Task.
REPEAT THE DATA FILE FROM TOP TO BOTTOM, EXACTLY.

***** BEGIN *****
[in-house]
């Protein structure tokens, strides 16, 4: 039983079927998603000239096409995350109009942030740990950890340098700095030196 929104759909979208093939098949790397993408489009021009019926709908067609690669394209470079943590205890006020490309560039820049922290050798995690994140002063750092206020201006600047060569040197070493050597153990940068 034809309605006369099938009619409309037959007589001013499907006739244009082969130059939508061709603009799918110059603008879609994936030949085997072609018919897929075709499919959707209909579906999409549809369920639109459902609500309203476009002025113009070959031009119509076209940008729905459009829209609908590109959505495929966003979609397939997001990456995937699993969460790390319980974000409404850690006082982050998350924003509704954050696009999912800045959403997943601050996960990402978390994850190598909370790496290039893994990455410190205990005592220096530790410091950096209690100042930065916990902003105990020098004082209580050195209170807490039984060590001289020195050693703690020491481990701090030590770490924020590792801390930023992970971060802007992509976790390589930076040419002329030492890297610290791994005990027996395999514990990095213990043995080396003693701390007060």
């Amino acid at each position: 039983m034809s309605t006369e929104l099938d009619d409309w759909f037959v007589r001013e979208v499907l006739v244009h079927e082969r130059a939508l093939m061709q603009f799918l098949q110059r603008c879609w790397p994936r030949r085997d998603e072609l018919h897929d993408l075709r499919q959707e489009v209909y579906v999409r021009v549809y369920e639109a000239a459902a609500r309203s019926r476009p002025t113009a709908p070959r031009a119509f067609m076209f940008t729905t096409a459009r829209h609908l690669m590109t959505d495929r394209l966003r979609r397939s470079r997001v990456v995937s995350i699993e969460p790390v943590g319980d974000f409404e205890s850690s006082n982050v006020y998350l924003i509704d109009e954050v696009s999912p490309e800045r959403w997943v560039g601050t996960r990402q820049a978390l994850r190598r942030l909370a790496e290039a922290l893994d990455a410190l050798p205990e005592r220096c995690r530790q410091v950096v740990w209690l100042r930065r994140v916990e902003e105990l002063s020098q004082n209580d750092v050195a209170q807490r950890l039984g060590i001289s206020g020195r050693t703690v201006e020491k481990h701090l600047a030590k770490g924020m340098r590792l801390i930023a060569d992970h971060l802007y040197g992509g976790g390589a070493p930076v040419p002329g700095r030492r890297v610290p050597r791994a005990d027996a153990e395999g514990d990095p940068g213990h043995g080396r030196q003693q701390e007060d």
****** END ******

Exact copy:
[in-house]
């Protein structure tokens, strides 16, 4: 039983079927998603000239096409995350109009942030740990950890340098700095030196 929104759909979208093939098949790397993408489009021009019926709908067609690669394209470079943590205890006020490309560039820049922290050798995690994140002063750092206020201006600047060569040197070493050597153990940068 034809309605006369099938009619409309037959007589001013499907006739244009082969130059939508061709603009799918110059603008879609994936030949085997072609018919897929075709499919959707209909579906999409549809369920639109459902609500309203476009002025113009070959031009119509076209940008729905459009829209609908590109959505495929966003979609397939997001990456995937699993969460790390319980974000409404850690006082982050998350924003509704954050696009999912800045959403997943601050996960990402978390994850190598909370790496290039893994990455410190205990005592220096530790410091950096209690100042930065916990902003105990020098004082209580050195209170807490039984060590001289020195050693703690020491481990701090030590770490924020590792801390930023992970971060802007992509976790390589930076040419002329030492890297610290791994005990027996395999514990990095213990043995080396003693701390007060």
């Amino acid at each position: 039983m034809s309605t006369e929104l099938d009619d409309w759909f037959v007589r001013e979208v499907l006739v244009h079927e082969r130059a939508l093939m061709q603009f799918l098949q110059r603008c879609w790397p994936r030949r085997d998603e072609l018919h897929d993408l075709r499919q959707e489009v209909y579906v999409r021009v549809y369920e639109a000239a459902a609500r309203s019926r476009p002025t113009a709908p070959r031009a119509f067609m076209f940008t729905t096409a459009r829209h609908l690669m590109t959505d495929r394209l966003r979609r397939s470079r997001v990456v995937s995350i699993e969460p790390v943590g319980d974000f409404e205890s850690s006082n982050v006020y998350l924003i509704d109009e954050v696009s999912p490309e800045r959403w997943v560039g601050t996960r990402q820049a978390l994850r190598r942030l909370a790496e290039a922290l893994d990455a410190l050798p205990e005592r220096c995690r530790q410091v950096v740990w209690l100042r930065r994140v916990e902003e105990l002063s020098q004082n209580d750092v050195a209170q807490r950890l039984g060590i001289s206020g020195r050693t703690v201006e020491k481990h701090l600047a030590k770490g924020m340098r590792l801390i930023a060569d992970h971060l802007y040197g992509g976790g390589a070493p930076v040419p002329g700095r030492r890297v610290p050597r791994a005990d027996a153990e395999g514990d990095p940068g213990h043995g080396r030196q003693q701390e007060d």